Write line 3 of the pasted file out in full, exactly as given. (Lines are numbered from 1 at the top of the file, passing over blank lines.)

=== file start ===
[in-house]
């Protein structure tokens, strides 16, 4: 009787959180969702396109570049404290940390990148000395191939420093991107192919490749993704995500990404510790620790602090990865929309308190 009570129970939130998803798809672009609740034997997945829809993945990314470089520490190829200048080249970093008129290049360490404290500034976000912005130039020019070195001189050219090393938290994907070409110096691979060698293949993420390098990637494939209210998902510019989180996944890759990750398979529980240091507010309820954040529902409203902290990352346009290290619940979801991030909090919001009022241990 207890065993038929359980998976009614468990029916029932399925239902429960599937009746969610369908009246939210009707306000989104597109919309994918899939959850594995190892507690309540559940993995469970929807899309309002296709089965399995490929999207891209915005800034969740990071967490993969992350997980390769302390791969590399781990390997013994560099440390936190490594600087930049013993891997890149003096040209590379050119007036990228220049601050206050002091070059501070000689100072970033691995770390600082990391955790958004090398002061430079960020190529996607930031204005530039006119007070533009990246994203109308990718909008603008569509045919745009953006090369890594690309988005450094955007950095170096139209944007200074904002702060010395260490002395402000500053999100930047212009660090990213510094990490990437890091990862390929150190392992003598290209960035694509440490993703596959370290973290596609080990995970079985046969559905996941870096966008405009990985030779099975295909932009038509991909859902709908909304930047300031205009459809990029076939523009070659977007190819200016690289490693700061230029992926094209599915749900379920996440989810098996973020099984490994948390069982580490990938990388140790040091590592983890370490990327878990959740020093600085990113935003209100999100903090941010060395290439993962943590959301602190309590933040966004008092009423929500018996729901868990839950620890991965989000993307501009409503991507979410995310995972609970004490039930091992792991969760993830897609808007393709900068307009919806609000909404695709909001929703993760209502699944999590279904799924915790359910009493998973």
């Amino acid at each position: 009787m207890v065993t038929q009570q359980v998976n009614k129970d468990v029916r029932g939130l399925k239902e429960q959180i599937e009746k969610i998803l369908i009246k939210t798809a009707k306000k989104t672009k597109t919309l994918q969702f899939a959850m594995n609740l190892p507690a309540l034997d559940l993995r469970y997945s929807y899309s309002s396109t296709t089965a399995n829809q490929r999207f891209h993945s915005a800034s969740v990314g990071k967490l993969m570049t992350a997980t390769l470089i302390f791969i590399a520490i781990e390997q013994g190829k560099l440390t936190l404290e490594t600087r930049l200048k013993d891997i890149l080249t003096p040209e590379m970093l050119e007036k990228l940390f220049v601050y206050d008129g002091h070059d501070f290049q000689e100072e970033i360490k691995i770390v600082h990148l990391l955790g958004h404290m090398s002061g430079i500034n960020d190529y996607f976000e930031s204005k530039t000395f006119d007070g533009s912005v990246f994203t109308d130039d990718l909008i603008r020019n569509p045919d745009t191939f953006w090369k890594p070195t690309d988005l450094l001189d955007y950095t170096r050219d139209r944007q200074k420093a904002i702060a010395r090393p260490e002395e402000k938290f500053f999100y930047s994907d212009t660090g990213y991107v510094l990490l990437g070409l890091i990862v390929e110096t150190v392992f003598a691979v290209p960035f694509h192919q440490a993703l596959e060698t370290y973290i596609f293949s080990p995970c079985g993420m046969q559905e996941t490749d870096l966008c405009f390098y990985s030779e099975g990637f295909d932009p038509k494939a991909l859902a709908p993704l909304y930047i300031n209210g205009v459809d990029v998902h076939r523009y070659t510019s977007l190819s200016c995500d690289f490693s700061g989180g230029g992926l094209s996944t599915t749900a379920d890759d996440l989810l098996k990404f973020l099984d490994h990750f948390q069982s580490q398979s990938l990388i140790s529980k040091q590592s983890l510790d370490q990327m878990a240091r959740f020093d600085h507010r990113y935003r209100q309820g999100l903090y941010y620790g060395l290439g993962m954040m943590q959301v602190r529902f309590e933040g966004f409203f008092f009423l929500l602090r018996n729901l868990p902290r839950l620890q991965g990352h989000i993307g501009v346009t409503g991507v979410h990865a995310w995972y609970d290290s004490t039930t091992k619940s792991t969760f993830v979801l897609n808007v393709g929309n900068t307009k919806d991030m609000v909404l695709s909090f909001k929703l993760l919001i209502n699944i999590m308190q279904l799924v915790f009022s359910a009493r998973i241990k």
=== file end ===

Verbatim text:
């Amino acid at each position: 009787m207890v065993t038929q009570q359980v998976n009614k129970d468990v029916r029932g939130l399925k239902e429960q959180i599937e009746k969610i998803l369908i009246k939210t798809a009707k306000k989104t672009k597109t919309l994918q969702f899939a959850m594995n609740l190892p507690a309540l034997d559940l993995r469970y997945s929807y899309s309002s396109t296709t089965a399995n829809q490929r999207f891209h993945s915005a800034s969740v990314g990071k967490l993969m570049t992350a997980t390769l470089i302390f791969i590399a520490i781990e390997q013994g190829k560099l440390t936190l404290e490594t600087r930049l200048k013993d891997i890149l080249t003096p040209e590379m970093l050119e007036k990228l940390f220049v601050y206050d008129g002091h070059d501070f290049q000689e100072e970033i360490k691995i770390v600082h990148l990391l955790g958004h404290m090398s002061g430079i500034n960020d190529y996607f976000e930031s204005k530039t000395f006119d007070g533009s912005v990246f994203t109308d130039d990718l909008i603008r020019n569509p045919d745009t191939f953006w090369k890594p070195t690309d988005l450094l001189d955007y950095t170096r050219d139209r944007q200074k420093a904002i702060a010395r090393p260490e002395e402000k938290f500053f999100y930047s994907d212009t660090g990213y991107v510094l990490l990437g070409l890091i990862v390929e110096t150190v392992f003598a691979v290209p960035f694509h192919q440490a993703l596959e060698t370290y973290i596609f293949s080990p995970c079985g993420m046969q559905e996941t490749d870096l966008c405009f390098y990985s030779e099975g990637f295909d932009p038509k494939a991909l859902a709908p993704l909304y930047i300031n209210g205009v459809d990029v998902h076939r523009y070659t510019s977007l190819s200016c995500d690289f490693s700061g989180g230029g992926l094209s996944t599915t749900a379920d890759d996440l989810l098996k990404f973020l099984d490994h990750f948390q069982s580490q398979s990938l990388i140790s529980k040091q590592s983890l510790d370490q990327m878990a240091r959740f020093d600085h507010r990113y935003r209100q309820g999100l903090y941010y620790g060395l290439g993962m954040m943590q959301v602190r529902f309590e933040g966004f409203f008092f009423l929500l602090r018996n729901l868990p902290r839950l620890q991965g990352h989000i993307g501009v346009t409503g991507v979410h990865a995310w995972y609970d290290s004490t039930t091992k619940s792991t969760f993830v979801l897609n808007v393709g929309n900068t307009k919806d991030m609000v909404l695709s909090f909001k929703l993760l919001i209502n699944i999590m308190q279904l799924v915790f009022s359910a009493r998973i241990k």